Losers and winners in coral reefs acclimatized to elevated carbon dioxide concentrations

Fabricius, Katharina E., Langdon, Chris, Uthicke, Sven, Humphrey, Craig, Noonan, Sam, De’ath, Glenn, Okazaki, Remy, Muehllehner, Nancy, Glas, Martin S. and Lough, Janice M. (2011) Losers and winners in coral reefs acclimatized to elevated carbon dioxide concentrations Nature Climate Change, 1 (3). pp. 165-169. DOI 10.1038/nclimate1122.

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Abstract

Experiments have shown that ocean acidification due to rising atmospheric carbon dioxide concentrations has deleterious effects on the performance of many marine organisms(1-4). However, few empirical or modelling studies have addressed the long-term consequences of ocean acidification for marine ecosystems(5-7). Here we show that as pH declines from 8.1 to 7.8 (the change expected if atmospheric carbon dioxide concentrations increase from 390 to 750 ppm, consistent with some scenarios for the end of this century) some organisms benefit, but many more lose out. We investigated coral reefs, seagrasses and sediments that are acclimatized to low pH at three cool and shallow volcanic carbon dioxide seeps in Papua New Guinea. At reduced pH, we observed reductions in coral diversity, recruitment and abundances of structurally complex framework builders, and shifts in competitive interactions between taxa. However, coral cover remained constant between pH 8.1 and similar to 7.8, because massive Porites corals established dominance over structural corals, despite low rates of calcification. Reef development ceased below pH 7.7. Our empirical data from this unique field setting confirm model predictions that ocean acidification, together with temperature stress, will probably lead to severely reduced diversity, structural complexity and resilience Of Indo-Pacific coral reefs within this century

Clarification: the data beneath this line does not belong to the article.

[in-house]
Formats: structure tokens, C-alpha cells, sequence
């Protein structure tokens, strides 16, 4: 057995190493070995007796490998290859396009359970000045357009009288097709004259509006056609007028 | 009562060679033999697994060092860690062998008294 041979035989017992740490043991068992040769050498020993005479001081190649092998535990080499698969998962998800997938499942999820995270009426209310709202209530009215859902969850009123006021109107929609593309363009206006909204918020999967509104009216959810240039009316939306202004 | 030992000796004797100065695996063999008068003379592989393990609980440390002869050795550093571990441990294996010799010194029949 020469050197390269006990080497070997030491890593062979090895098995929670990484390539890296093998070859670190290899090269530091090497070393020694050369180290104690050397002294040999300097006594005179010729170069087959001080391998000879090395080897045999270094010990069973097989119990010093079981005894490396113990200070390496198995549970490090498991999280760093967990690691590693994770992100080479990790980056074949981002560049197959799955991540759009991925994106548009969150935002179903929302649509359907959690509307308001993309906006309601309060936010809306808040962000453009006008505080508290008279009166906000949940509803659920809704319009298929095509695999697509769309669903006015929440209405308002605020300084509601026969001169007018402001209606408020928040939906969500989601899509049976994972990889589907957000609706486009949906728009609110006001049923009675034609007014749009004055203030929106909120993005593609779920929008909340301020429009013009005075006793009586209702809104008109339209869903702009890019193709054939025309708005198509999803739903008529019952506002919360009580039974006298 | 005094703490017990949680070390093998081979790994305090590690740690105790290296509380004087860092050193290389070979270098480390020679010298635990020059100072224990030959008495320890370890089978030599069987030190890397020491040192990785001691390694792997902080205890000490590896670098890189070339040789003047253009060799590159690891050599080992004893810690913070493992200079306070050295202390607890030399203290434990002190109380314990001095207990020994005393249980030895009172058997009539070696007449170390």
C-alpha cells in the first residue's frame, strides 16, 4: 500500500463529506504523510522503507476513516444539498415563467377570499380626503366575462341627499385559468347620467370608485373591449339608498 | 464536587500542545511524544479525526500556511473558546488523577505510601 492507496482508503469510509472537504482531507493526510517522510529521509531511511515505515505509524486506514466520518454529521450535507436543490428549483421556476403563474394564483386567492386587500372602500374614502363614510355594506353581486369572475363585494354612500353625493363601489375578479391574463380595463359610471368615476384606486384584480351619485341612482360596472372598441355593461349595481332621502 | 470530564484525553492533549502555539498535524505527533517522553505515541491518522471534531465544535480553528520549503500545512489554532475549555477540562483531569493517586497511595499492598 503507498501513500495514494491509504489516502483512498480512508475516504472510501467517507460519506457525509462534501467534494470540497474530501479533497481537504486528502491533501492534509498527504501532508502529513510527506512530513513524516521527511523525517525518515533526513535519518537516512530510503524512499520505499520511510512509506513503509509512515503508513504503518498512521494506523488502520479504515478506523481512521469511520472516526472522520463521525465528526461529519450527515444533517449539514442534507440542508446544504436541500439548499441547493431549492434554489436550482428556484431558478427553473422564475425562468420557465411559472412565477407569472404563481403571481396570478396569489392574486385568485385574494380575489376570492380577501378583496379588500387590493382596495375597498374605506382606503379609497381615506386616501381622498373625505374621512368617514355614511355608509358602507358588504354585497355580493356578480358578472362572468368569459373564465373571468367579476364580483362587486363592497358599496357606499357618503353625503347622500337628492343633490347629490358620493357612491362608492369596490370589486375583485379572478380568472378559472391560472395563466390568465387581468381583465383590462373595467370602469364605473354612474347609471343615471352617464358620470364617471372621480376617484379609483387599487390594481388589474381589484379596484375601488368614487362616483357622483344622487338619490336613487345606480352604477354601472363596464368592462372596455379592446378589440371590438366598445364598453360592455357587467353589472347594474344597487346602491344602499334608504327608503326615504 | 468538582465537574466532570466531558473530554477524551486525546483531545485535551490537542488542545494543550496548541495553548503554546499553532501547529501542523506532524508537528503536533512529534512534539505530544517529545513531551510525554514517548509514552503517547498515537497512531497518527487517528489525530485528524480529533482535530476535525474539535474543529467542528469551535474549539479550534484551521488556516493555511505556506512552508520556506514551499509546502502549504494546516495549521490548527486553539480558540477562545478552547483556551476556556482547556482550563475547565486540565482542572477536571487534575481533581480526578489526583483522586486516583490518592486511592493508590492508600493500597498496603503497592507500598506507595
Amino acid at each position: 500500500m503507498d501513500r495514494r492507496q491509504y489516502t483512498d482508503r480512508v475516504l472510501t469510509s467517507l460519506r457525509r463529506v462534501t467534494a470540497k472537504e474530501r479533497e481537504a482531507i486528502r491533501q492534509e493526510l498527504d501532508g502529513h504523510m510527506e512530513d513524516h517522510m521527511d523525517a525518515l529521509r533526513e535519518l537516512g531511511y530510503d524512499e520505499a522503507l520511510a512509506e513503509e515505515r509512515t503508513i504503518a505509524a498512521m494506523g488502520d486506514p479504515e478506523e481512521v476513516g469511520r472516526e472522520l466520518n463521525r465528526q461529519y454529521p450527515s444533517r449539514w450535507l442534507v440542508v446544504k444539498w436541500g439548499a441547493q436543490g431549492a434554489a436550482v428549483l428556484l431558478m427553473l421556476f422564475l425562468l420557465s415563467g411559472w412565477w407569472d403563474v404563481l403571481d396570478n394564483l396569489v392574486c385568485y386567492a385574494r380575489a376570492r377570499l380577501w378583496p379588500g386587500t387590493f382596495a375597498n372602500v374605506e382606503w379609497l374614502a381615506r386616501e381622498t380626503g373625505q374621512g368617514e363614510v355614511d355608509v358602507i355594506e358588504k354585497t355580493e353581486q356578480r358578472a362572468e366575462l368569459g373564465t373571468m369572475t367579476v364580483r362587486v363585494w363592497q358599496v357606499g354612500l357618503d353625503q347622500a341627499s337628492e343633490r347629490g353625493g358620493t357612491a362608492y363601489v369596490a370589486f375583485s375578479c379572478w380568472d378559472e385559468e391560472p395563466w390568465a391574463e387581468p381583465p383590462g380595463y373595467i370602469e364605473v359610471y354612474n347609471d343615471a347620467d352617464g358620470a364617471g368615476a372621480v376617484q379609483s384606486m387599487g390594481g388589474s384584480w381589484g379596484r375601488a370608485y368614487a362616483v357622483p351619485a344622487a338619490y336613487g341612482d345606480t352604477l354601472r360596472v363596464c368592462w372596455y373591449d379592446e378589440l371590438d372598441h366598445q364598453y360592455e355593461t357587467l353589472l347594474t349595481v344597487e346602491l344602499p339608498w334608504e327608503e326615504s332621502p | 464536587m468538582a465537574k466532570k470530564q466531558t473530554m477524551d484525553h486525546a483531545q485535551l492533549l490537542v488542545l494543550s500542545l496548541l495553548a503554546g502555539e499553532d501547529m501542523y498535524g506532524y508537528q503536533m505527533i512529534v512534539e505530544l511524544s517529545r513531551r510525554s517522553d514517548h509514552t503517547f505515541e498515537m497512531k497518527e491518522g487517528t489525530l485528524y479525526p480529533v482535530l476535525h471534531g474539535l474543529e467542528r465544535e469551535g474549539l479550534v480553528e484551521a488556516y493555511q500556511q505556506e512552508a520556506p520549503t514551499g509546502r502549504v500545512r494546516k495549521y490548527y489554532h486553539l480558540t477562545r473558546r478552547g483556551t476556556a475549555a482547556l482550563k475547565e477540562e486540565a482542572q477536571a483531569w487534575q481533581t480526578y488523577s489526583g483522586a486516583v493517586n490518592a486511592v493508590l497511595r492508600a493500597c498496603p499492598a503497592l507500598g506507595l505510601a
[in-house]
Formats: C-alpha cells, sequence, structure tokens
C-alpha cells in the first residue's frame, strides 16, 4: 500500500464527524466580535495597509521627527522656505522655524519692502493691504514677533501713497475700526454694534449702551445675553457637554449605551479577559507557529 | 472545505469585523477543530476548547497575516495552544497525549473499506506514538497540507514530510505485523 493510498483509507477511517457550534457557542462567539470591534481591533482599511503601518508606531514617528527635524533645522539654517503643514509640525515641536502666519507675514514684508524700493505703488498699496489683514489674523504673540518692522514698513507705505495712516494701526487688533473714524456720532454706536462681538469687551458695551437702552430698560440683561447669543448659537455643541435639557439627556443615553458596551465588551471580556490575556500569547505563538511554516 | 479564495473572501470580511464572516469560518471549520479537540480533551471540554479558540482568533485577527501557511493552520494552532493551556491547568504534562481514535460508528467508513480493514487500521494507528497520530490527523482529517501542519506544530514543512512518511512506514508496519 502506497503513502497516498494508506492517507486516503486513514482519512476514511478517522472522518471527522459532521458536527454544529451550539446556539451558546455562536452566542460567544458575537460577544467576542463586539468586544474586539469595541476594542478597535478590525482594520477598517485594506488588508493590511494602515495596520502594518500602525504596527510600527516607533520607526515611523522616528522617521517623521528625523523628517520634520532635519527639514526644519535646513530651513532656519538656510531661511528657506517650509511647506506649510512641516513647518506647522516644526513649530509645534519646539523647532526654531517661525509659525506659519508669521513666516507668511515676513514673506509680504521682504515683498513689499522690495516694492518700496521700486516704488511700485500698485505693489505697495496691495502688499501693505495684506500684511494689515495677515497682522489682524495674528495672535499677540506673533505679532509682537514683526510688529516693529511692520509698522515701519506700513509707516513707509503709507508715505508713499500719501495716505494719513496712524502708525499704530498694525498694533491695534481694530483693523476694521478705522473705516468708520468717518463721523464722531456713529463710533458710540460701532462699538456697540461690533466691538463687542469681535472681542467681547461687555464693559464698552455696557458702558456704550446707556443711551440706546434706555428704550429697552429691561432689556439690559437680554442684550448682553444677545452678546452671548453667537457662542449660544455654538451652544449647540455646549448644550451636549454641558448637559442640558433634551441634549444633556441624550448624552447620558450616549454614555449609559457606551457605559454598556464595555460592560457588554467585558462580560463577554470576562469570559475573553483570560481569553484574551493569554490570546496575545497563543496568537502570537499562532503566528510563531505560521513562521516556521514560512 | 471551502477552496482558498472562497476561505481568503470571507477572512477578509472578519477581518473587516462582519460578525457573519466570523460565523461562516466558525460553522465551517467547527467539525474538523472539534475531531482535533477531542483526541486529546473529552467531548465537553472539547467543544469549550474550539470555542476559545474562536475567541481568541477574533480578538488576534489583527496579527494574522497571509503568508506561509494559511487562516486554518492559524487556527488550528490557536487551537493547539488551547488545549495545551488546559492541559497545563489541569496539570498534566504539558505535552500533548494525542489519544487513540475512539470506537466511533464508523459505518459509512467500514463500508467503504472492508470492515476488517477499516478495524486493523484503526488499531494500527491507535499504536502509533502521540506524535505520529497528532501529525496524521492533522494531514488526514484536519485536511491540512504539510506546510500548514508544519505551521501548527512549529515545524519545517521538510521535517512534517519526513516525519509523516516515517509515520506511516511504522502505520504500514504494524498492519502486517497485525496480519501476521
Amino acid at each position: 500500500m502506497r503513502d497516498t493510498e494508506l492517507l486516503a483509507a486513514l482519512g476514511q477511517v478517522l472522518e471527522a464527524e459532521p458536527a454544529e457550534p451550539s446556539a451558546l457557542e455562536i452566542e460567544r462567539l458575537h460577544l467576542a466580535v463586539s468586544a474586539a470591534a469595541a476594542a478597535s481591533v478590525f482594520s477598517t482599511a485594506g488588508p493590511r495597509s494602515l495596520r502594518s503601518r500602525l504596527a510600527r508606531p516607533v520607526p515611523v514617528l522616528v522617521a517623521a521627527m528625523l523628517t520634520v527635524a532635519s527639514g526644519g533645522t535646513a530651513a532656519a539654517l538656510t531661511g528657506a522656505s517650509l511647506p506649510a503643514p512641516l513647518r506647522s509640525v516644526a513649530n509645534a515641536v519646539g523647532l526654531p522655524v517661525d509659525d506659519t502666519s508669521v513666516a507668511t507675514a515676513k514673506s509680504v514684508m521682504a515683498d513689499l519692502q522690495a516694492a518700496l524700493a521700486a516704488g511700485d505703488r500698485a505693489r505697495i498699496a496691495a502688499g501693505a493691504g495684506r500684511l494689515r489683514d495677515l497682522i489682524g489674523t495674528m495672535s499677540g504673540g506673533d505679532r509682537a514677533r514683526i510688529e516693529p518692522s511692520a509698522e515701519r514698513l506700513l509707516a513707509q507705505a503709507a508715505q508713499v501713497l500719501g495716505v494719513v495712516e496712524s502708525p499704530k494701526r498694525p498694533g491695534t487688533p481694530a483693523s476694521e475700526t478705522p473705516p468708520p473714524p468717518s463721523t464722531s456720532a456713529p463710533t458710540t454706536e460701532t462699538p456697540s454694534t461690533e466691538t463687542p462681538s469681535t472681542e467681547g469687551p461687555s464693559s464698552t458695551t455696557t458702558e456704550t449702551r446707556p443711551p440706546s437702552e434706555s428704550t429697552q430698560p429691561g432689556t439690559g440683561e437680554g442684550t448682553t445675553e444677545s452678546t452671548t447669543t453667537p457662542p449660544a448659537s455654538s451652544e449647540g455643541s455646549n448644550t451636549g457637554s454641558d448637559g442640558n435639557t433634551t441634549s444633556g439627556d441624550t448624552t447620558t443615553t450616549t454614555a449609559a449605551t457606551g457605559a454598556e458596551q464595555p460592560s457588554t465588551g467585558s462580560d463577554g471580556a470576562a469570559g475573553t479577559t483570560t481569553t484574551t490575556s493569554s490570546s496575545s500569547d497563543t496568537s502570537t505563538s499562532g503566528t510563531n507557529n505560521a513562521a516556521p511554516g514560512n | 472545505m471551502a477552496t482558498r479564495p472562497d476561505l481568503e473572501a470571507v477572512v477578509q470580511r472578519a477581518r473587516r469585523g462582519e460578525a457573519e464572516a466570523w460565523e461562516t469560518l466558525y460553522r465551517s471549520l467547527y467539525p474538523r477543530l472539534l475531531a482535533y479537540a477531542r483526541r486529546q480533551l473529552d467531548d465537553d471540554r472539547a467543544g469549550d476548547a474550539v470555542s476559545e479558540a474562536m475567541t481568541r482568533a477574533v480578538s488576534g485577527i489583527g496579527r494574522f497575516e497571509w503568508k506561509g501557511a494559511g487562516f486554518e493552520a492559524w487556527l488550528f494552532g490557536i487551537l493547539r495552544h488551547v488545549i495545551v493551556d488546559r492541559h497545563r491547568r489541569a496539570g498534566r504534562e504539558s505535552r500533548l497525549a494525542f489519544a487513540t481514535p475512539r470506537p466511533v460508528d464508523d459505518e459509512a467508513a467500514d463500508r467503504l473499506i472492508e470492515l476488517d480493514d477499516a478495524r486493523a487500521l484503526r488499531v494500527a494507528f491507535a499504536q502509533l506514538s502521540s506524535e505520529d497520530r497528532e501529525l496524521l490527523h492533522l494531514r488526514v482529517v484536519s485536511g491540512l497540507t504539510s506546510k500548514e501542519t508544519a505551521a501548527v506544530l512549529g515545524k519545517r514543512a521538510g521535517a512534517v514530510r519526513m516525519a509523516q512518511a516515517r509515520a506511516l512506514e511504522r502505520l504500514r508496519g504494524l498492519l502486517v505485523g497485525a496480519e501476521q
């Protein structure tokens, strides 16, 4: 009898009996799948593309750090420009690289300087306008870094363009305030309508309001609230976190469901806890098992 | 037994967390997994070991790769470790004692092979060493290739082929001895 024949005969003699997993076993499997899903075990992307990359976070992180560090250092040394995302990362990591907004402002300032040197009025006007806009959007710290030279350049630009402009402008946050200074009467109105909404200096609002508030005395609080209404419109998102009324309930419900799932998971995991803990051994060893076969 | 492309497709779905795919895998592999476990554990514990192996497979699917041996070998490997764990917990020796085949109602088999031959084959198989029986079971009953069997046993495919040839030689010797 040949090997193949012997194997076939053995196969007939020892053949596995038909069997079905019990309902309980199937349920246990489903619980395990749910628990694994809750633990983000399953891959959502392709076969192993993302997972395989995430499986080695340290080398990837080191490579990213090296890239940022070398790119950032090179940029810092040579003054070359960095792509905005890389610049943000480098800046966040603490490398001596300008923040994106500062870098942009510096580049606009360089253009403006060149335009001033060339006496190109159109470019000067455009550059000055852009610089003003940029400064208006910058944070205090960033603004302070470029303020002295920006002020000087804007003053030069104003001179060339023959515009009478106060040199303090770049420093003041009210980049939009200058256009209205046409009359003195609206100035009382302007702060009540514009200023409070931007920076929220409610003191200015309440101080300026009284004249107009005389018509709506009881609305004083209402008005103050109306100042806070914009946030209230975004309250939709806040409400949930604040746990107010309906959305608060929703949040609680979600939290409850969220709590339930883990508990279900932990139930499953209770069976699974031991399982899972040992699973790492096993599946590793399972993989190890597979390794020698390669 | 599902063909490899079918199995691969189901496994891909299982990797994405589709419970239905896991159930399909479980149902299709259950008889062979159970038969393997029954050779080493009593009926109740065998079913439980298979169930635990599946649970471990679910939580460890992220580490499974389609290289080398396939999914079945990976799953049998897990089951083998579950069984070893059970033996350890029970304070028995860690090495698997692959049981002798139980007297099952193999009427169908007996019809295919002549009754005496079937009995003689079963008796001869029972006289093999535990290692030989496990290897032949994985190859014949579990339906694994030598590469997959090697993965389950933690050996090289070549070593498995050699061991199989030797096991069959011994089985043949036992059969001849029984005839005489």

Document Type: Article
Additional Information: WOS:000293718300020
Keywords: Ecology; impacts; oceanography; EASTERN TROPICAL PACIFIC; OCEAN ACIDIFICATION; HIGH-CO2 WORLD; CALCIFICATION; ORGANISMS; IMPACT; CO2
Refereed: Yes
DOI etc.: 10.1038/nclimate1122
ISSN: 1758-678X
Related URLs:
Projects: BIOACID
Date Deposited: 05 Nov 2012 13:35
Last Modified: 05 Nov 2012 13:35
URI: http://oceanrep.geomar.de/id/eprint/19107

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